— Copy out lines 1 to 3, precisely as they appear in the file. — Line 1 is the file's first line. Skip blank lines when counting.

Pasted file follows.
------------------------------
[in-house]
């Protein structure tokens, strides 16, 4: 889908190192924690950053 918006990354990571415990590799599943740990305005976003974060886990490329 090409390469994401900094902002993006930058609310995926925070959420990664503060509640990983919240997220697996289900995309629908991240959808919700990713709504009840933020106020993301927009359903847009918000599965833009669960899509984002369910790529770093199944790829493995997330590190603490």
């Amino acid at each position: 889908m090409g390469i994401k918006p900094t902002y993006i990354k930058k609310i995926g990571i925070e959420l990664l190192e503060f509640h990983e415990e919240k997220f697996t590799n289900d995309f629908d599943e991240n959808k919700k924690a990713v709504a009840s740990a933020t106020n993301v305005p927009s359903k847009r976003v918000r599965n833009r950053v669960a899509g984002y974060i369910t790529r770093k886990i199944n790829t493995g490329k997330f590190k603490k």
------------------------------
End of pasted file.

[in-house]
């Protein structure tokens, strides 16, 4: 889908190192924690950053 918006990354990571415990590799599943740990305005976003974060886990490329 090409390469994401900094902002993006930058609310995926925070959420990664503060509640990983919240997220697996289900995309629908991240959808919700990713709504009840933020106020993301927009359903847009918000599965833009669960899509984002369910790529770093199944790829493995997330590190603490």
């Amino acid at each position: 889908m090409g390469i994401k918006p900094t902002y993006i990354k930058k609310i995926g990571i925070e959420l990664l190192e503060f509640h990983e415990e919240k997220f697996t590799n289900d995309f629908d599943e991240n959808k919700k924690a990713v709504a009840s740990a933020t106020n993301v305005p927009s359903k847009r976003v918000r599965n833009r950053v669960a899509g984002y974060i369910t790529r770093k886990i199944n790829t493995g490329k997330f590190k603490k």